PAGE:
Our goal is to extend the hierarchically based exception handling mechanisms specified in traditional workflow models. As discussed earlier, in traditional workflow models, a person in the chain of command must resolve an exception-handling request. However, in 21st century project teams, rather than seek resolution through the chain of command, members seek information from peers or non-human agents such as project databases. The decision about which peer (or non-human agent) they approach for a specific exception-handling request is at the discretion of the individual. Based on a theoretical and empirical review of the research on organizational networks, Monge and Contractor (in press) propose a multi-theoretical multi-level (MTML) model to explain why an individual may forge an information retrieval tie with another human or non-human agent. Preliminary results from our empirical research indicate that there are multiple social motivations that influence members’ tendencies to retrieve from other team members or from collective knowledge repositories such as databases (Contractor, Brandon, Dandi, Huang, Palazzolo, Ruta, Singh, and Su, 2002). The three mechanisms that are particularly influential in explaining the creation of network ties for retrieval of information from other team members include:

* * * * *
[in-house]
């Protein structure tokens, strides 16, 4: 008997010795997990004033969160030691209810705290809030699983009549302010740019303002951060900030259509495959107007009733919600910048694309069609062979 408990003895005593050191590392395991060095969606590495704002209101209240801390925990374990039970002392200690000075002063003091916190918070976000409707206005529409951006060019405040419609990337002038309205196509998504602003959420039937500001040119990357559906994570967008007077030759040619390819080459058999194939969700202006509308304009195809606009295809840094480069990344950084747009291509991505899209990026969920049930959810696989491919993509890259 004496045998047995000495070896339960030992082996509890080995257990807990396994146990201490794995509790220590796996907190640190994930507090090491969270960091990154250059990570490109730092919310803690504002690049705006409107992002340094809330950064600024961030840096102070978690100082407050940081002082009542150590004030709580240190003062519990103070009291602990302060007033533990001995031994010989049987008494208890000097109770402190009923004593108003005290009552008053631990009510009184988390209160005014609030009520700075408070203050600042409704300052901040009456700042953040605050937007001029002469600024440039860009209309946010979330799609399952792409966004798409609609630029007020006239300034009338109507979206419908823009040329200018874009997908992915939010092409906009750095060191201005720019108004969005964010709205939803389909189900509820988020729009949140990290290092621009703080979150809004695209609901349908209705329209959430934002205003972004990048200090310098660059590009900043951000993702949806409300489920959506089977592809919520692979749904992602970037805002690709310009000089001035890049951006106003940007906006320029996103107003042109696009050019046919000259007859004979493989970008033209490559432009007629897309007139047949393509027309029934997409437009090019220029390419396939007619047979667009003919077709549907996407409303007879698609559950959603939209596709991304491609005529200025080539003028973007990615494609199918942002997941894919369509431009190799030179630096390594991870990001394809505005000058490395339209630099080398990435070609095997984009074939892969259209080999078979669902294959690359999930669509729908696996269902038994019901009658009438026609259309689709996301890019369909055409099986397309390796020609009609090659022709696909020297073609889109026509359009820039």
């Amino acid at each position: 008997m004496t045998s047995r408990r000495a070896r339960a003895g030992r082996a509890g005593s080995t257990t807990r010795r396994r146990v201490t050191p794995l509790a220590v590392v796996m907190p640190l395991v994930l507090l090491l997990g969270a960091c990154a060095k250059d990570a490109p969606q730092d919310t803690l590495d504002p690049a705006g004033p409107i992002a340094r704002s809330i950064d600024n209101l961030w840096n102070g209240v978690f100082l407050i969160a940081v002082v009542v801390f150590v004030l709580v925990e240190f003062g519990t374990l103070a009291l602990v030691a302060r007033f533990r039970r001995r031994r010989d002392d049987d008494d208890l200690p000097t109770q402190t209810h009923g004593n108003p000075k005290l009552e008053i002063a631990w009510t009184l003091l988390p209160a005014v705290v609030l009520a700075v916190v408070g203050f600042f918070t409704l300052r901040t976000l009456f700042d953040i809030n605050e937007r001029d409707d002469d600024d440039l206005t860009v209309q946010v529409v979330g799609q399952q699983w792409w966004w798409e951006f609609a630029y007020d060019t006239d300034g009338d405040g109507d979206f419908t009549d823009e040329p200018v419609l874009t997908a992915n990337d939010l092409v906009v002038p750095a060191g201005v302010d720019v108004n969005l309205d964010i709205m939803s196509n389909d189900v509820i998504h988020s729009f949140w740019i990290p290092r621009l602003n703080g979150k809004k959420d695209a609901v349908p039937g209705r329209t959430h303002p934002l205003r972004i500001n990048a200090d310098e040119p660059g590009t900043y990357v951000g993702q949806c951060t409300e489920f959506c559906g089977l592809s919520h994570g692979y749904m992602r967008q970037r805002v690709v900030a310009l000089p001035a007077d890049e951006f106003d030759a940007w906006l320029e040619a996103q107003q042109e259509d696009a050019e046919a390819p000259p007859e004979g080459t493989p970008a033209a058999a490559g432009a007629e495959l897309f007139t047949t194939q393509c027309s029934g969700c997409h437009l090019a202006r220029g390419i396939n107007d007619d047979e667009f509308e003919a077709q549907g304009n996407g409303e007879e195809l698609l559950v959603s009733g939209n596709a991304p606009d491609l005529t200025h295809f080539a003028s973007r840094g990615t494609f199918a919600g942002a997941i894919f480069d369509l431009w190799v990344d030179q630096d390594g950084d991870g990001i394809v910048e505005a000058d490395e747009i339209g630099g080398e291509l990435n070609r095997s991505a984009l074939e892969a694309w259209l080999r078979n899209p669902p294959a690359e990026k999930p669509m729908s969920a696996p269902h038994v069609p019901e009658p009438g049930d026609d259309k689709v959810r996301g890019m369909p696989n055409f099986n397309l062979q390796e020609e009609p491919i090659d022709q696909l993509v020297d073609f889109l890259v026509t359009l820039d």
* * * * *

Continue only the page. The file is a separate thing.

(i) Cognitive mechanisms of transactive memory theory (Wegner, 1995): Members seek the expertise of others who they think are knowledgeable although they may not be accurate in their assessment of others’ knowledge.